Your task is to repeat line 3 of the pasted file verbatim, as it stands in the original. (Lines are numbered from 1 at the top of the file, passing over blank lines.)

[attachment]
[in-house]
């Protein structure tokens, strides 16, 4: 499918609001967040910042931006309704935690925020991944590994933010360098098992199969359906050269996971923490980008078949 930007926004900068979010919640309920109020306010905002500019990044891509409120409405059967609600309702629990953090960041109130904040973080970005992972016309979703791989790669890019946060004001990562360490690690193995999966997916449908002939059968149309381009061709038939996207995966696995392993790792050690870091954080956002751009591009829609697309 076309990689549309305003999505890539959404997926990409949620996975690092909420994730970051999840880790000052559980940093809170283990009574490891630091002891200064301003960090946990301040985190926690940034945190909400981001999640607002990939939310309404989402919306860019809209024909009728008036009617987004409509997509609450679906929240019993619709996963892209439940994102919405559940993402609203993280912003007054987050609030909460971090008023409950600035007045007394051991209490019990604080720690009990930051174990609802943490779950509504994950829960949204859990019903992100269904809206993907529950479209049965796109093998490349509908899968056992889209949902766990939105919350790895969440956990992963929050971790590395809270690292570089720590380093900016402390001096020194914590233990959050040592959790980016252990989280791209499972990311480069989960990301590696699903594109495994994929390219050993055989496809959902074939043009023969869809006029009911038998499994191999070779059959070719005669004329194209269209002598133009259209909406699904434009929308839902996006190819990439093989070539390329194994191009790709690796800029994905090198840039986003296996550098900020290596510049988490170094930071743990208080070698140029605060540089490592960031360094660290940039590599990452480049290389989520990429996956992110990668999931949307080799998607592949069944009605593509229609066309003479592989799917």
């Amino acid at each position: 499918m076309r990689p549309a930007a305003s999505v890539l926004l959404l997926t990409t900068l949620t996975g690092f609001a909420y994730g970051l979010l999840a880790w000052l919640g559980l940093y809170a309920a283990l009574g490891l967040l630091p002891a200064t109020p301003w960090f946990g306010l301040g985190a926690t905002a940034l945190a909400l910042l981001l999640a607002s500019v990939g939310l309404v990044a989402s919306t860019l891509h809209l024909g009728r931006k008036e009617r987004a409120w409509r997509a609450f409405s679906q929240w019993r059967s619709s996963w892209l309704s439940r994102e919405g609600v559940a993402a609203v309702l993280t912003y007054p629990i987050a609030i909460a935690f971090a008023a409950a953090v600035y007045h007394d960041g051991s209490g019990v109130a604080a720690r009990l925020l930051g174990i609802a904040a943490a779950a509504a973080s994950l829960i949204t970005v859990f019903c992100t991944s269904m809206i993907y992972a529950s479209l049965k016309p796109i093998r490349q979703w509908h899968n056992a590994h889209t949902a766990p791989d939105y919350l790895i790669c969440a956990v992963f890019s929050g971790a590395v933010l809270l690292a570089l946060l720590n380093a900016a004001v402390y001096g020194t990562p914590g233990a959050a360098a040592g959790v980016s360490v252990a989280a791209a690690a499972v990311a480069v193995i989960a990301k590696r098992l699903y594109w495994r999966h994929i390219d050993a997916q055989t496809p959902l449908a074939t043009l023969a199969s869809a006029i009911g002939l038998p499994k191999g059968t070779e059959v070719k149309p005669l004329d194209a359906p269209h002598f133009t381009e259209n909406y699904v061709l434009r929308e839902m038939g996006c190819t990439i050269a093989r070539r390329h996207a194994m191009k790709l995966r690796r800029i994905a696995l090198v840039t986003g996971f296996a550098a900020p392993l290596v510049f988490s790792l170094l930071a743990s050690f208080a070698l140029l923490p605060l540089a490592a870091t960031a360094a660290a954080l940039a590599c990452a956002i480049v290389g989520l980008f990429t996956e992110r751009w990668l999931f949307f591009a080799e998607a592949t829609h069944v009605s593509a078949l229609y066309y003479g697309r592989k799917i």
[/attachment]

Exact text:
């Amino acid at each position: 499918m076309r990689p549309a930007a305003s999505v890539l926004l959404l997926t990409t900068l949620t996975g690092f609001a909420y994730g970051l979010l999840a880790w000052l919640g559980l940093y809170a309920a283990l009574g490891l967040l630091p002891a200064t109020p301003w960090f946990g306010l301040g985190a926690t905002a940034l945190a909400l910042l981001l999640a607002s500019v990939g939310l309404v990044a989402s919306t860019l891509h809209l024909g009728r931006k008036e009617r987004a409120w409509r997509a609450f409405s679906q929240w019993r059967s619709s996963w892209l309704s439940r994102e919405g609600v559940a993402a609203v309702l993280t912003y007054p629990i987050a609030i909460a935690f971090a008023a409950a953090v600035y007045h007394d960041g051991s209490g019990v109130a604080a720690r009990l925020l930051g174990i609802a904040a943490a779950a509504a973080s994950l829960i949204t970005v859990f019903c992100t991944s269904m809206i993907y992972a529950s479209l049965k016309p796109i093998r490349q979703w509908h899968n056992a590994h889209t949902a766990p791989d939105y919350l790895i790669c969440a956990v992963f890019s929050g971790a590395v933010l809270l690292a570089l946060l720590n380093a900016a004001v402390y001096g020194t990562p914590g233990a959050a360098a040592g959790v980016s360490v252990a989280a791209a690690a499972v990311a480069v193995i989960a990301k590696r098992l699903y594109w495994r999966h994929i390219d050993a997916q055989t496809p959902l449908a074939t043009l023969a199969s869809a006029i009911g002939l038998p499994k191999g059968t070779e059959v070719k149309p005669l004329d194209a359906p269209h002598f133009t381009e259209n909406y699904v061709l434009r929308e839902m038939g996006c190819t990439i050269a093989r070539r390329h996207a194994m191009k790709l995966r690796r800029i994905a696995l090198v840039t986003g996971f296996a550098a900020p392993l290596v510049f988490s790792l170094l930071a743990s050690f208080a070698l140029l923490p605060l540089a490592a870091t960031a360094a660290a954080l940039a590599c990452a956002i480049v290389g989520l980008f990429t996956e992110r751009w990668l999931f949307f591009a080799e998607a592949t829609h069944v009605s593509a078949l229609y066309y003479g697309r592989k799917i």